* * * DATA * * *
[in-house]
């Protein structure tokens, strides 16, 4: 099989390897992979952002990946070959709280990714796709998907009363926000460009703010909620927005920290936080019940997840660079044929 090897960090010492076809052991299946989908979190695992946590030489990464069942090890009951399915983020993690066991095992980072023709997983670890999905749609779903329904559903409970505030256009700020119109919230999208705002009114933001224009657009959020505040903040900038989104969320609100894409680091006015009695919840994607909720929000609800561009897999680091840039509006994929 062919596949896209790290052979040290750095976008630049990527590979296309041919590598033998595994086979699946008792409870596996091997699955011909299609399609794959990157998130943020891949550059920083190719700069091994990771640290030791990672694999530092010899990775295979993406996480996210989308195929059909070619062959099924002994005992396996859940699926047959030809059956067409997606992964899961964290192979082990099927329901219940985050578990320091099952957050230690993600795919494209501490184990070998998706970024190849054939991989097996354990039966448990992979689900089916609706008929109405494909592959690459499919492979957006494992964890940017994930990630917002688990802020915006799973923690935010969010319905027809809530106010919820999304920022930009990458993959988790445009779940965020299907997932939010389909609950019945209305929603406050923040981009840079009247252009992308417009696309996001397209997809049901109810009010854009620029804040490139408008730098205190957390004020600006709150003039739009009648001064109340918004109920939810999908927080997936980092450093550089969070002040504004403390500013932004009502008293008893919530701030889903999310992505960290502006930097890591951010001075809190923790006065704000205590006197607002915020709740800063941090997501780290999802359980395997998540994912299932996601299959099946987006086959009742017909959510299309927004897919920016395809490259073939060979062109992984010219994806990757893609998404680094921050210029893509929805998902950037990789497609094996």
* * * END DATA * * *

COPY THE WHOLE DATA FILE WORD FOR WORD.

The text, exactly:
[in-house]
């Protein structure tokens, strides 16, 4: 099989390897992979952002990946070959709280990714796709998907009363926000460009703010909620927005920290936080019940997840660079044929 090897960090010492076809052991299946989908979190695992946590030489990464069942090890009951399915983020993690066991095992980072023709997983670890999905749609779903329904559903409970505030256009700020119109919230999208705002009114933001224009657009959020505040903040900038989104969320609100894409680091006015009695919840994607909720929000609800561009897999680091840039509006994929 062919596949896209790290052979040290750095976008630049990527590979296309041919590598033998595994086979699946008792409870596996091997699955011909299609399609794959990157998130943020891949550059920083190719700069091994990771640290030791990672694999530092010899990775295979993406996480996210989308195929059909070619062959099924002994005992396996859940699926047959030809059956067409997606992964899961964290192979082990099927329901219940985050578990320091099952957050230690993600795919494209501490184990070998998706970024190849054939991989097996354990039966448990992979689900089916609706008929109405494909592959690459499919492979957006494992964890940017994930990630917002688990802020915006799973923690935010969010319905027809809530106010919820999304920022930009990458993959988790445009779940965020299907997932939010389909609950019945209305929603406050923040981009840079009247252009992308417009696309996001397209997809049901109810009010854009620029804040490139408008730098205190957390004020600006709150003039739009009648001064109340918004109920939810999908927080997936980092450093550089969070002040504004403390500013932004009502008293008893919530701030889903999310992505960290502006930097890591951010001075809190923790006065704000205590006197607002915020709740800063941090997501780290999802359980395997998540994912299932996601299959099946987006086959009742017909959510299309927004897919920016395809490259073939060979062109992984010219994806990757893609998404680094921050210029893509929805998902950037990789497609094996």